The question then arises: But didn't Jesus have long hair? Not according to this and other scriptures. This assertion most often arises due to the fact that all Renaissance paintings and Catholic icons portray Jesus with long hair.  This is probably due to the fact that the artists themselves had long hair (see DaVinci's self portrait; he's the painter of the famous Last Supper), and they were merely trying to contemporize Christ by creating God in their own image -- a reversal of the actual order of creation in Genesis 1:26-27, "And God said, Let us make man in our image, after our likeness.... So God created man in his own image, in the image of God created he him; male and female created he them."  
The question also arises due to Jesus being a Nazarene, which is a citizen of the city of Narareth.  They confuse a Nazarene with someone who has taken a Nazarite vow, described in Numbers 6, part of which was, "All the days of the vow of his separation there shall no razor come upon his head: until the days be fulfilled, in the which he separateth himself unto the LORD, he shall be holy, and shall let the locks of his head grow." --verse 5. At the end of the period of the vow though, "...the Nazarite shall shave the head of his separation at the door of the tabernacle of the congregation, and shall take the hair of the head of his separation, and put it in the fire which is under the sacrifice of the peace offerings." --verse 18. Note this vow was for a set period of time, with a beginning and an end.  The only exception to this was Samson in Judges 13-16. He was "... a Nazarite unto God from the womb...." --Judges 13:5.  The only rule of a Nazarite vow that seemed to apply to him was the hair: "...and no razor shall come on his head...." (13:5). He also was the only one gifted with great strength because of it.  The Son of God would not need to take a vow as He was the Creator of all and had legions of angels at His beck and call as well.
Jesus lived during the end of of the Old Testament period.  It ended with His death on the cross and His subsequent resurrection.  As such, He abode by the standards of the law and customs of the Jews where they did not counter His Word.  One of these was given in Ezekiel 44:20, "Neither shall they shave their heads, nor suffer their locks to grow long; they shall only poll their heads."  Based on this, no, Jesus did not have long hair. You might ask if hair was that important to Christ; well, He did say that "...the very hairs of your head are all numbered." --Matthew 10:30, Luke 12:7. That would seem to indicate that it was important to Him.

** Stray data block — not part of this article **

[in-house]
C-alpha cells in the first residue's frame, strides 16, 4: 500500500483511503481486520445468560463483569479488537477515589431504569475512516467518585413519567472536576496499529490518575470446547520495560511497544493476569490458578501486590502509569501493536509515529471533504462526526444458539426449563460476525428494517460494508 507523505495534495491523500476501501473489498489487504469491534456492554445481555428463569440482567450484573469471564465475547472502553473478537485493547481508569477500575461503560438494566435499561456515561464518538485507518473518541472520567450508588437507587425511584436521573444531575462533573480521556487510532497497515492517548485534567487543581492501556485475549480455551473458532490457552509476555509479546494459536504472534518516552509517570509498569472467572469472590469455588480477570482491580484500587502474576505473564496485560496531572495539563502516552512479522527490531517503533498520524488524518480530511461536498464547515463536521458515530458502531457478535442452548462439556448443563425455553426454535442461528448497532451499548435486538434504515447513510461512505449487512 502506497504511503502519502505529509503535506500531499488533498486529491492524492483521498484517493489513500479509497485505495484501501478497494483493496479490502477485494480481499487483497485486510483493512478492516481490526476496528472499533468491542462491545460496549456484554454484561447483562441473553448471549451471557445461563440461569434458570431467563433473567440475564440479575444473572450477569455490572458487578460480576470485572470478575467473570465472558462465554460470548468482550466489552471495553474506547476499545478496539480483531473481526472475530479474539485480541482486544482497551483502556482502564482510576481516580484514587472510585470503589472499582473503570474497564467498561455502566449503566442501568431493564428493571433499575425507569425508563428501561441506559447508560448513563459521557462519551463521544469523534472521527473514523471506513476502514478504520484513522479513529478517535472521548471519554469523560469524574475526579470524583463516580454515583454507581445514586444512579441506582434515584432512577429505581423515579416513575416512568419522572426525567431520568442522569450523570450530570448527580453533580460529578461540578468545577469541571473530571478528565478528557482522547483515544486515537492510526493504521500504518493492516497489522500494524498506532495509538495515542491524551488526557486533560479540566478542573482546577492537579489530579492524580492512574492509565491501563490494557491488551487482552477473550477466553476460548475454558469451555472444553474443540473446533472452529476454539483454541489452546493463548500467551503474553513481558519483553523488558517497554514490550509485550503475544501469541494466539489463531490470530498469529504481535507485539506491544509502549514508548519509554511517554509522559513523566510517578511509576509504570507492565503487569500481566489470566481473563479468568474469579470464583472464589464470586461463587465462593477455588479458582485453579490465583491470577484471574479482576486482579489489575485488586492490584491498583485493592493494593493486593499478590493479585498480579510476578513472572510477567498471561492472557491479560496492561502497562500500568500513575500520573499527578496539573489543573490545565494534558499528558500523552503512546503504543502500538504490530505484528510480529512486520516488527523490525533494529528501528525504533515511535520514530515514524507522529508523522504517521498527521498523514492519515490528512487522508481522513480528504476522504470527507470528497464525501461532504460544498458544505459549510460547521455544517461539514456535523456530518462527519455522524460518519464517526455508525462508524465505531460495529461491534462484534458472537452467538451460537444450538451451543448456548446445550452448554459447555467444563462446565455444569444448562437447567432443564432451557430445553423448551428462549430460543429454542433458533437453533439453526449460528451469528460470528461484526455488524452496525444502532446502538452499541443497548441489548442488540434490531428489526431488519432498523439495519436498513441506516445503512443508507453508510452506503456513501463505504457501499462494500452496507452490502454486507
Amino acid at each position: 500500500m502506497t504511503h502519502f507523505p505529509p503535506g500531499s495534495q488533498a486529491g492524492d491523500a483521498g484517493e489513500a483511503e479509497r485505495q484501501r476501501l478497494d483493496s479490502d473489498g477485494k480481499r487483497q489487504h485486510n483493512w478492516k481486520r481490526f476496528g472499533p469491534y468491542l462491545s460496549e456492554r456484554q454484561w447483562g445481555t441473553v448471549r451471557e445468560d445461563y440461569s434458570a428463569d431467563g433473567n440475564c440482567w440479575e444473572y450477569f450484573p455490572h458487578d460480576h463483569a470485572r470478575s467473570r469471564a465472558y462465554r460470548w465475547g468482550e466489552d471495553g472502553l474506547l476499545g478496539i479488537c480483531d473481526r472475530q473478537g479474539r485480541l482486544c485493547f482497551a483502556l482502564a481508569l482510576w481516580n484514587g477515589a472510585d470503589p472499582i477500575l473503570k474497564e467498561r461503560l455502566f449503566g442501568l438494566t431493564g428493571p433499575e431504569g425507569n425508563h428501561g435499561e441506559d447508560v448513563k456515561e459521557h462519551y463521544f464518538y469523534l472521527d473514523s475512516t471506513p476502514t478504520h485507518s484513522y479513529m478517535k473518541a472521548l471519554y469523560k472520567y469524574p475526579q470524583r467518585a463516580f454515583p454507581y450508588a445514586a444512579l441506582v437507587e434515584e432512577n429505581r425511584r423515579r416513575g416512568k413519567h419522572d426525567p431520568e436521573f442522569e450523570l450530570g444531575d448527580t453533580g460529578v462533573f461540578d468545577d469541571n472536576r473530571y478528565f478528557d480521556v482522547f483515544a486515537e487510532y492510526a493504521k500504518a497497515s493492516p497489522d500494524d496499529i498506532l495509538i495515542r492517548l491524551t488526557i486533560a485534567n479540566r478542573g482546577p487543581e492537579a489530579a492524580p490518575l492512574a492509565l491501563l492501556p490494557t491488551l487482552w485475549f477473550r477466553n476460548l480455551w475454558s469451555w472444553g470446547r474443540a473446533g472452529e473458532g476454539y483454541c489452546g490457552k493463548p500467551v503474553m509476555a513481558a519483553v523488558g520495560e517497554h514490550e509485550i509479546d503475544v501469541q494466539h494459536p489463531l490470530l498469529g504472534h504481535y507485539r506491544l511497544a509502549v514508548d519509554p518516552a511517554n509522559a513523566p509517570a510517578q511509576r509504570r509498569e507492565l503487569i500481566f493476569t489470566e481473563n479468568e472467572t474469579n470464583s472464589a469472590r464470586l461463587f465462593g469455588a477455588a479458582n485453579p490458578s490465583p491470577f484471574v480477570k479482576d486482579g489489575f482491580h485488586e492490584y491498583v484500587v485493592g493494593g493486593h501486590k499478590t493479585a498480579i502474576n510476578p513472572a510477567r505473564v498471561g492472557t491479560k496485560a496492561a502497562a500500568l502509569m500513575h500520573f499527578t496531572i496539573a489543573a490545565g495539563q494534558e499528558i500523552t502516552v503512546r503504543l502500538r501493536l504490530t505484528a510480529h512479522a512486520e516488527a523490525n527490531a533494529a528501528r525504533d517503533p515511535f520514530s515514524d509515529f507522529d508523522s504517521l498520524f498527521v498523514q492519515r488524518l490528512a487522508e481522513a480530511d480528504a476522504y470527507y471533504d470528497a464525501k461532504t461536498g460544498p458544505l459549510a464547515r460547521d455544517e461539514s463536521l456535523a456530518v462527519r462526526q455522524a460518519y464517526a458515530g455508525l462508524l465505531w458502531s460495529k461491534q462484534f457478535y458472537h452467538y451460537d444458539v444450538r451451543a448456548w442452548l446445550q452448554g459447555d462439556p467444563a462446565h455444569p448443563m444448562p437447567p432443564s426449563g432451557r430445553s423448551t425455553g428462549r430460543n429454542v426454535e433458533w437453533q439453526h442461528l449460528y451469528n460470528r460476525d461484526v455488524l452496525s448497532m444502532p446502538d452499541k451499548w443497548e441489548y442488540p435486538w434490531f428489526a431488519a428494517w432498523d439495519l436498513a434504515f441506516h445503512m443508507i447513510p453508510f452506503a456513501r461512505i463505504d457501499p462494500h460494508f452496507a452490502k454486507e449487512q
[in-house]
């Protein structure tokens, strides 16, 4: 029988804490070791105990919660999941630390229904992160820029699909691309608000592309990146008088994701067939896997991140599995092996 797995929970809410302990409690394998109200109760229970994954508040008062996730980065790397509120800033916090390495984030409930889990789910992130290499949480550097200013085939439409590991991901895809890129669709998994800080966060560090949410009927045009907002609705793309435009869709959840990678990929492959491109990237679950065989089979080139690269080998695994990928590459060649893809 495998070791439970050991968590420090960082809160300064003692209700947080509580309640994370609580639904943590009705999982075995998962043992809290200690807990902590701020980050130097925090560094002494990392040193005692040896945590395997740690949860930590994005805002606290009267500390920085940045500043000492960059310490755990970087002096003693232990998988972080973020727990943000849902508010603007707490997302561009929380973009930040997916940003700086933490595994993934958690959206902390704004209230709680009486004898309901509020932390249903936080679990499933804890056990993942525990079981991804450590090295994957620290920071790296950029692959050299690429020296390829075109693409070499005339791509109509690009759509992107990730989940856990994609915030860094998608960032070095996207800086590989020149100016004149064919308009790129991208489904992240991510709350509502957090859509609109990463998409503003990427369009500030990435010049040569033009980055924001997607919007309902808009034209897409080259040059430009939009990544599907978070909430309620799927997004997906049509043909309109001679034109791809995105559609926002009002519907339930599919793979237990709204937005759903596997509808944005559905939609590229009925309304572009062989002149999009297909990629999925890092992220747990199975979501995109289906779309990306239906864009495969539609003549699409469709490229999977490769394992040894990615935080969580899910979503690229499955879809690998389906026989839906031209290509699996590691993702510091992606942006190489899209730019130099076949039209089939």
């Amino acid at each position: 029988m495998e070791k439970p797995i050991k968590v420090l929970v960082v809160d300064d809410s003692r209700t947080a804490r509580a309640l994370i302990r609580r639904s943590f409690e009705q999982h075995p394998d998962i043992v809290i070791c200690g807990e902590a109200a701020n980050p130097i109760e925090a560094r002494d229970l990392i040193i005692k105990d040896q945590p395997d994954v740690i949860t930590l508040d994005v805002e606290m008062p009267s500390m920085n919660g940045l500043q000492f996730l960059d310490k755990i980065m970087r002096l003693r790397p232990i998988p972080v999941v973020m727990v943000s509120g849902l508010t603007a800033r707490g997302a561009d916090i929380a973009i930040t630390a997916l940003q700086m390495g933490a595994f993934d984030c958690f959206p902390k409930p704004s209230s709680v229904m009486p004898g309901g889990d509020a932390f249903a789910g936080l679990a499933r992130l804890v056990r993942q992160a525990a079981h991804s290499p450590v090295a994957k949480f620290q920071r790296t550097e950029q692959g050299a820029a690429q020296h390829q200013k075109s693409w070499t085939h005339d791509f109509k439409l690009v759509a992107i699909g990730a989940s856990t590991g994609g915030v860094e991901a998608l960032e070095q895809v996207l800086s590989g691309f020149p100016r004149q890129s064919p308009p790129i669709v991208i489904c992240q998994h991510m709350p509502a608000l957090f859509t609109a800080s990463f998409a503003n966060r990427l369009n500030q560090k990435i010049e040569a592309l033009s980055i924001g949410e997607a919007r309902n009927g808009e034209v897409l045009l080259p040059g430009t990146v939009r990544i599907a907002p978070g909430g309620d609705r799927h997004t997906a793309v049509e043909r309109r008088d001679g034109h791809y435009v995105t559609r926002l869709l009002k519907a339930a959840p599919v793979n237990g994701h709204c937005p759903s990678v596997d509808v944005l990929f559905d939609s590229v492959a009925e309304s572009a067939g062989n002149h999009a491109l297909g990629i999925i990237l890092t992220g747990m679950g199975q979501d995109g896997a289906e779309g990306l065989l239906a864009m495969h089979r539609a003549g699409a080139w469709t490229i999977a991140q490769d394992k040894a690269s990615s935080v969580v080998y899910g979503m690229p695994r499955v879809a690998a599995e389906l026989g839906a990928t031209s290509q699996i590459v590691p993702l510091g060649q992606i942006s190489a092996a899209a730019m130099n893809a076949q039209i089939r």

The only creatures in the Bible resembling the modern-day caricatures of Christ are found in Revelation 9:1-11. Here we see monstrosities called locusts, which some have labeled demon centaurs, described as having bodies shaped like battle-ready horses with golden crowns on their heads, "...and their faces were as the faces of men. And they had hair as the hair of women, and their teeth were as the teeth of lions." (verses 7-8).
One example of someone in the Bible who didn't seem to regard long hair as an issue, for himself anyway, was Absalom, King David's son.  In II Samuel 14:26 we read, "And when he polled his head, (for it was at every year's end that he polled it: because the hair was heavy on him, therefore he polled it:) he weighed the hair of his head at two hundred shekels after the king's weight."  That's a lot of hair! Absalom ended up rebelling against his father David and, with David's troops in hot pursuit, Absalom met his fate.  "And Absalom met the servants of David. And Absalom rode upon a mule, and the mule went under the thick boughs of a great oak, and his head caught hold of the oak, and he  was taken up between the heaven and the earth; and the mule that was under him went away. And a certain man saw it, and told Joab, and said, Behold, I saw Absalom hanged in an oak. And Joab said unto the man that told him, And, behold, thou sawest him, and why didst thou not smite him there to the ground?" II Samuel 18:9-11. "Then said Joab, I may not tarry thus with thee. And he took three darts in his hand, and thrust them through the heart of Absalom, while he was yet alive in the midst of the oak. And ten young men that bare Joab's armour compassed about and smote Absalom, and slew him." II Samuel 18:14-15.  One can imagine Absalom riding along with his hair billowing in the air behind him as he went under that oak, and his hair getting tangled up in the tree and yanking him off his ride, leaving him a sitting (or, in this case, hanging) duck. Then there's the scripture that reads: "...for it is written, Cursed is every one that hangeth on a tree." --Galatians 3:13; referring back to Deuteronomy 21:23: "...(for he that is hanged is accursed of God;)...."
Then the objection of judging one another comes up. "Judge not, and ye shall not be judged."  That phrase is so often used as if it were a free pass; "I'm not judging you, so don't you judge me." "Only God can judge." While that last is ultimately true, He gave us is Word to go by, with the admonition to "Judge not according to the appearance, but judge righteous judgment."  --John 7:24.  But isn't hair length appearance? Yes, but the standard was set in God's Word, not by man. While we know that "... the LORD seeth not as man seeth; for man looketh on the outward appearance, but the LORD looketh on the heart." -- I Samuel 16:7, our testimony to other men will be based on what they see us do, how we dress and act (first impression, the outward appearance), then on what they hear; not only from us, but other's as well.